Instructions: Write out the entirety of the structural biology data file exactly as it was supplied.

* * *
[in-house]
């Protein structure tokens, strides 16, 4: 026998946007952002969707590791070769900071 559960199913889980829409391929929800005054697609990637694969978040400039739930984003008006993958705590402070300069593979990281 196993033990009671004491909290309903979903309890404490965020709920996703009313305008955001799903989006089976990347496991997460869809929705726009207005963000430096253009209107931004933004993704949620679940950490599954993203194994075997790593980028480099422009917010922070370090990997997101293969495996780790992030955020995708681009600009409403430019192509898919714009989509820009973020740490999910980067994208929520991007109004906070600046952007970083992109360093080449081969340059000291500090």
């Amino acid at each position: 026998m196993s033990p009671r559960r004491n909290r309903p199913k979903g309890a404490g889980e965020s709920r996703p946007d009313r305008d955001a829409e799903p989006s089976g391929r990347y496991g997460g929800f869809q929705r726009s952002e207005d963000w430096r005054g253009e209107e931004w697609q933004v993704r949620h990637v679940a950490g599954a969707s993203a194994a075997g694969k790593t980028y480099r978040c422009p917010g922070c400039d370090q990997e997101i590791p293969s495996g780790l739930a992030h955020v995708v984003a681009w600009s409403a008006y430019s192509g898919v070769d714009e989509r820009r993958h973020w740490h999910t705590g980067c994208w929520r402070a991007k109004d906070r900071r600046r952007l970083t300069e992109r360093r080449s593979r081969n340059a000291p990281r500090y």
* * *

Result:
[in-house]
């Protein structure tokens, strides 16, 4: 026998946007952002969707590791070769900071 559960199913889980829409391929929800005054697609990637694969978040400039739930984003008006993958705590402070300069593979990281 196993033990009671004491909290309903979903309890404490965020709920996703009313305008955001799903989006089976990347496991997460869809929705726009207005963000430096253009209107931004933004993704949620679940950490599954993203194994075997790593980028480099422009917010922070370090990997997101293969495996780790992030955020995708681009600009409403430019192509898919714009989509820009973020740490999910980067994208929520991007109004906070600046952007970083992109360093080449081969340059000291500090």
């Amino acid at each position: 026998m196993s033990p009671r559960r004491n909290r309903p199913k979903g309890a404490g889980e965020s709920r996703p946007d009313r305008d955001a829409e799903p989006s089976g391929r990347y496991g997460g929800f869809q929705r726009s952002e207005d963000w430096r005054g253009e209107e931004w697609q933004v993704r949620h990637v679940a950490g599954a969707s993203a194994a075997g694969k790593t980028y480099r978040c422009p917010g922070c400039d370090q990997e997101i590791p293969s495996g780790l739930a992030h955020v995708v984003a681009w600009s409403a008006y430019s192509g898919v070769d714009e989509r820009r993958h973020w740490h999910t705590g980067c994208w929520r402070a991007k109004d906070r900071r600046r952007l970083t300069e992109r360093r080449s593979r081969n340059a000291p990281r500090y």